• Family-sized products require less packaging and generally cost less.
  • Overall, if you only purchase products with minimal packaging you will not only save resource, but also help to decrease the amount of energy used during the packaging process.
  • Bring an environmentally friendly shopping bag rather than taking plastic bags each time you purchase.

When Buying Food and Drinks

Food and drinks tend to be heavily packaged, but more environmentally friendly alternatives are available.

  • You can cut down on take-away food, which uses more disposable packaging, and choose to eat at home.
  • Buy drinks in returnable bottles where possible.
  • You should avoid laminated beverages, the containers cannot be recycled.
  • Try to use durable tablewares instead of disposable ones such as foam containers, paper cups, disposable plastic cutleries and wooden chopsticks.

There are also ways in which you can protect nature when purchasing food.

  • Try to buy fresh local food, which requires little packaging and reduces energy consumption and pollution because no long-distance transportation is required.
  • When organic food is available, choose it to lessen the harm caused by chemical pesticides and fertilisers to both the environment and your health.
  • Do not consume products containing endangered animal parts or plants because they help to maintain the biodiversity that keeps the environment in balance.

When Buying Daily Necessities

Our daily necessities are often the most polluting, but there are always more environmentally friendly alternatives that are easy to find or make.

  • Buy ant or cockroach traps instead of fluorocarbon sprays; they are less polluting and can reduce insect populations effectively.
  • Minimise your purchases of products such as aerosol sprays that contain ozone depleting substances.
  • Replace non-rechargeable batteries with rechargeable batteries, old rechargeable batteries can be recycled.
  • A simple solution of vinegar and baking soda is an effective multi-purpose cleaner, which is more environmentally friendly and much cheaper than cleaners containing chemicals.
  • Handkerchiefs are more environmentally friendly than tissues.

When Buying Clothes

The process of manufacturing of materials for clothes might cause harm to the environment.

  • Choose clothes that are made of non-bleached materials because waste water generated from the bleaching process affects the marine ecology.
  • Choose clothes made of materials which do not crease easily, thus less energy is consumed for ironing.

When Buying Electrical Appliances

Think green when buying electrical appliances. Always choose refrigerators, air-conditioners, washing machines, tumble dryers and other electrical appliances with Grade 1 Energy Efficiency Labels; these products consume less energy than those with higher grade energy labels.

10 Things You Can Do to Help Save the Earth

1.­ Pay attention to how you use water. The little things can make a big difference. Every time you turn off the water while you're brushing your teeth, you're doing something good. Got a leaky toilet? You might be wasting 200 gallons of water a day [Source: EPA]. Try drinking tap water instead of bottled water, so you aren't wasting all that packaging as well. Wash your clothes in cold water when you can.

2. Leave your car at home. If you can stay off the road just two days a week, you'll reduce greenhouse gas emissions by an average of 1,590 pounds per year [Source: EPA]. Combine your errands -- hit the post office, grocery store and shoe repair place in one trip. It will save you gas and time.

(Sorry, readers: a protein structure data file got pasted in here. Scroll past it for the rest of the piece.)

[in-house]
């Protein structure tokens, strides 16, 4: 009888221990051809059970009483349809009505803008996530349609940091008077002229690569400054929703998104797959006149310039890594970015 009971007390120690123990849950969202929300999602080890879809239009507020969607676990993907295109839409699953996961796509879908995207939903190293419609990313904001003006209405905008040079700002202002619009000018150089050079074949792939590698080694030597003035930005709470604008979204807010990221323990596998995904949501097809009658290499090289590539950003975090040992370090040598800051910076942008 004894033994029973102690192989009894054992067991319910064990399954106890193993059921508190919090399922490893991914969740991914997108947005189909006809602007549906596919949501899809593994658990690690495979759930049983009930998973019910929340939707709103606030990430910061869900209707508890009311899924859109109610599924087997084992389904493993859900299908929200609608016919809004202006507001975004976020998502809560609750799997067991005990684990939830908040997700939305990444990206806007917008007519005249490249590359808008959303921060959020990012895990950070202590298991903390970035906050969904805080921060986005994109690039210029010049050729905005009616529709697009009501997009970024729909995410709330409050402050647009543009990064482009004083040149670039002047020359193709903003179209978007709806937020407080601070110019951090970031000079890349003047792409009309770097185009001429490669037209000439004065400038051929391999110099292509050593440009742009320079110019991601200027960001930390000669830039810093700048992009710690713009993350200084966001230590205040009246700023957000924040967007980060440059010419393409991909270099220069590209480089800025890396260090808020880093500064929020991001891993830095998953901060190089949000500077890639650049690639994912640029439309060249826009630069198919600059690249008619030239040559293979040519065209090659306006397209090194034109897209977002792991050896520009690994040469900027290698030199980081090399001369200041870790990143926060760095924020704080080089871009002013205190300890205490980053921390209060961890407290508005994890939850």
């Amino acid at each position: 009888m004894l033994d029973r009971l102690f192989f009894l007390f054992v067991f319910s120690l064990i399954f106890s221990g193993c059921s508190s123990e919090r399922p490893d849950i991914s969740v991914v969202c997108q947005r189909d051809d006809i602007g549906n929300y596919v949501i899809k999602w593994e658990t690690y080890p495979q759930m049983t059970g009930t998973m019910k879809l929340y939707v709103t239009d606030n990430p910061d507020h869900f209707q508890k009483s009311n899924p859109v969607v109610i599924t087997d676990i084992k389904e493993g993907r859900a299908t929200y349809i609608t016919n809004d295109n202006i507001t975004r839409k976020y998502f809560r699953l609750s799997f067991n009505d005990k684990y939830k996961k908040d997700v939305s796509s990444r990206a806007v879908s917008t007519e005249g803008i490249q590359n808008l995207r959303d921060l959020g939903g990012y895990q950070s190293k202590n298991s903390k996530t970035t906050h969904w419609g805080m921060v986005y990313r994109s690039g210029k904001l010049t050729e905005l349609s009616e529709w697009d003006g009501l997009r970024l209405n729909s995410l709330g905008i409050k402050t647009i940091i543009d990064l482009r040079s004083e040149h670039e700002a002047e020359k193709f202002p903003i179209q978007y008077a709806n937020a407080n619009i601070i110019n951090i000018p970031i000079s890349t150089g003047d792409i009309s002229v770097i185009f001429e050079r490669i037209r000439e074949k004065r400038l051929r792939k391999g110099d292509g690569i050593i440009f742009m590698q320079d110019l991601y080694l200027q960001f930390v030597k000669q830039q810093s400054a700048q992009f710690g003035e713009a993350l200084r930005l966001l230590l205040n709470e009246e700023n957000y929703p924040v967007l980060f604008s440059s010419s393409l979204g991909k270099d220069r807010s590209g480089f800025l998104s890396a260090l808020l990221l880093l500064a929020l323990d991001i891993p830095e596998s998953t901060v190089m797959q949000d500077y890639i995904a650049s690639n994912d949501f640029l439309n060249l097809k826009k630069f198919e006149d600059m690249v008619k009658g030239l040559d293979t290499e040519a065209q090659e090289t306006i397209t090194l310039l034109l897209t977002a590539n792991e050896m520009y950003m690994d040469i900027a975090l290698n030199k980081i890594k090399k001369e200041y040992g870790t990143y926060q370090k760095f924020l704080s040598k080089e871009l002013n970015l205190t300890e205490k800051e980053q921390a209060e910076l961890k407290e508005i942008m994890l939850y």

3. Walk or ride your bike to work, school and anywhere you can. You can reduce greenhouse gases while burning some calories and improving your health. If you can't walk or bike, use mass transit or carpool. Every car not on the road makes a difference.

4. Recycle.You can help reduce pollution just by putting that soda can in a different bin. If you're trying to choose between two products, pick the one with the least packaging. If an office building of 7,000 workers recycled all of its office paper waste for a year, it would be the equivalent of taking almost 400 cars off the road [Source: EPA].

5. Compost. Think about how much trash you make in a year. Reducing the amount of solid waste you produce in a year means taking up less space in landfills, so your tax dollars can work somewhere else. Plus, compost makes a great natural fertilizer. Composting is easier than you think.

6. Change your light bulbs. Compact fluorescent light bulbs (CFLs) last 10 times longer than a standard bulb and use at least two-thirds less energy. If you're shopping for new appliances or even home electronics, look for ENERGY STAR products, which have met EPA and U.S. Department of Energy guidelines for energy efficiency. In 2006, the ENERGY STAR program saved energy equivalent to taking 25 million cars off the road and saved Americans $14 billion in utility costs [Source: ENERGY STAR]. (Learn more about proper disposal of CFLs.)

7. Make your home more energy efficient (and save money). Clean your air filters so your system doesn't have to work overtime. Get a programmable thermostat so you aren't wasting energy when you aren't home. When you go to bed, reduce the thermostat setting -- you won't miss those extra degrees of heat or air conditioning while you're asleep.

8. Maintain your car. Underinflated tires decrease fuel economy by up to three percent and lead to increased pollution and higher greenhouse gas emissions [Source: EPA]. Underinflation also increases tire wear, so it will save you money in the long run if you're good about checking your tire pressure.